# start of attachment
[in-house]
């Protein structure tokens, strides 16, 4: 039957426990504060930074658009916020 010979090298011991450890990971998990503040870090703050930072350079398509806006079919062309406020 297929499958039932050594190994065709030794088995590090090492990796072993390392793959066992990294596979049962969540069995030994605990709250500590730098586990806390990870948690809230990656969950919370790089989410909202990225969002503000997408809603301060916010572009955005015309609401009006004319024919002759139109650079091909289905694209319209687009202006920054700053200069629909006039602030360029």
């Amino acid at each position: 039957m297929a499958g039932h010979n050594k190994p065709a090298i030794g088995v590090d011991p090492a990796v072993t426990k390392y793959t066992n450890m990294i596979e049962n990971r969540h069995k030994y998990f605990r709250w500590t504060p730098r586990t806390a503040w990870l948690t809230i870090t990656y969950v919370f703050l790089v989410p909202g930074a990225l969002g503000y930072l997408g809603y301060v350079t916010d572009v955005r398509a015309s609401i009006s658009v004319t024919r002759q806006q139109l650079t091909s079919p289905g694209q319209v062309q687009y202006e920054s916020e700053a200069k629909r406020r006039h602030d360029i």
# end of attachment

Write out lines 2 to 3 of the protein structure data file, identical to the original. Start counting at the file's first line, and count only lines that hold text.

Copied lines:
């Protein structure tokens, strides 16, 4: 039957426990504060930074658009916020 010979090298011991450890990971998990503040870090703050930072350079398509806006079919062309406020 297929499958039932050594190994065709030794088995590090090492990796072993390392793959066992990294596979049962969540069995030994605990709250500590730098586990806390990870948690809230990656969950919370790089989410909202990225969002503000997408809603301060916010572009955005015309609401009006004319024919002759139109650079091909289905694209319209687009202006920054700053200069629909006039602030360029």
């Amino acid at each position: 039957m297929a499958g039932h010979n050594k190994p065709a090298i030794g088995v590090d011991p090492a990796v072993t426990k390392y793959t066992n450890m990294i596979e049962n990971r969540h069995k030994y998990f605990r709250w500590t504060p730098r586990t806390a503040w990870l948690t809230i870090t990656y969950v919370f703050l790089v989410p909202g930074a990225l969002g503000y930072l997408g809603y301060v350079t916010d572009v955005r398509a015309s609401i009006s658009v004319t024919r002759q806006q139109l650079t091909s079919p289905g694209q319209v062309q687009y202006e920054s916020e700053a200069k629909r406020r006039h602030d360029i």